One of the games we economists and analysts love to play is called "Let's Price One Thing In Terms of Another."
Go ahead, laugh. I know the rest of the world makes fun of us for playing geeky games like that. But this stuff can make you some serious money.
Check this out:
That, my friends, is a chart of how many barrels of oil that one ounce of gold will buy. As you can clearly see, something distinctly abnormal is happening right now.
I'll wager that even those of you who are too cool for school have stopped laughing. You're paying attention now because you know that historically aberrant conditions like this very frequently lead to outsized profits. At least for those with the cojones to do something about it.
In a minute, I'll get to the details on the ways you can specifically execute this trade. There are ways to play it that are easy and ways that are more complex. But before we get to all that, we need to point out a few important things about that chart.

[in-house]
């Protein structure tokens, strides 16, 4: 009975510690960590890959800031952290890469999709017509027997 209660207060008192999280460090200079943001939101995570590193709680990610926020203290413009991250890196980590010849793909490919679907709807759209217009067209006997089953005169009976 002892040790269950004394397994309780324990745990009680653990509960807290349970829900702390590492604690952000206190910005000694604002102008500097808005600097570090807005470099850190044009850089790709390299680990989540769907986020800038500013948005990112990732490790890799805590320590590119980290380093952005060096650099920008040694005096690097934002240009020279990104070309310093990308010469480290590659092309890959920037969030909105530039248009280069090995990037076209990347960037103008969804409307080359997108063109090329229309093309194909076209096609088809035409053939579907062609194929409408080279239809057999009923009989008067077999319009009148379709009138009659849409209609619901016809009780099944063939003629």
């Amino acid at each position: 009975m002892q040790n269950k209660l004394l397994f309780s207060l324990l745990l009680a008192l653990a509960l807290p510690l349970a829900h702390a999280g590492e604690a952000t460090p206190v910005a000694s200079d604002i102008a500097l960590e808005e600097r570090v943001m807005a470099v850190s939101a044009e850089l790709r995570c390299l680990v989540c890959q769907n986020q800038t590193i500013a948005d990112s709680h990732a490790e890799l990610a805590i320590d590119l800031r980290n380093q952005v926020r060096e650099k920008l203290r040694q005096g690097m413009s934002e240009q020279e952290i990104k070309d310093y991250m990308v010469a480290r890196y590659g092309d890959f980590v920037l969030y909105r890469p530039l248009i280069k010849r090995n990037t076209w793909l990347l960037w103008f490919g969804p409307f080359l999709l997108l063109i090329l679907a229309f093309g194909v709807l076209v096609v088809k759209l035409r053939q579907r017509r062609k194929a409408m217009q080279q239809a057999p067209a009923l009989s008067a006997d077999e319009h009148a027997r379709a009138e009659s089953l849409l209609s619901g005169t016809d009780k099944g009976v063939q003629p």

You'll notice a pronounced downtrend. Since the 1970s this ratio has slowly been trending downward. I started the chart in the 70s for two reasons: First, because that was when we got off the gold standard, and that was when the price of these two assets were allowed to trade freely and naturally about one another. Prior to the 1970s, the price of gold was fixed, and this ratio, as you might guess, was as useless as pricing oil in regular old dollars.
The second reason why the 1970s are a good place to start a chart like this is because that's when the world really starting changing fundamentally. Since then, oil has steadily become more expensive to pull out of the ground, while simultaneously, an ever-increasing number of people in the world are demanding it. The price of oil should have gotten more expensive relative to gold in the last few decades, because there are legitimate fundamental reasons for it.
Obviously this relationship can oscillate quite a bit over a period of several years. This is a volatile ratio, but there is a very distinct band in which this ratio fluctuates. Since these are each commodity assets denominated in dollars, over time they will each benefit identically from a depreciating currency.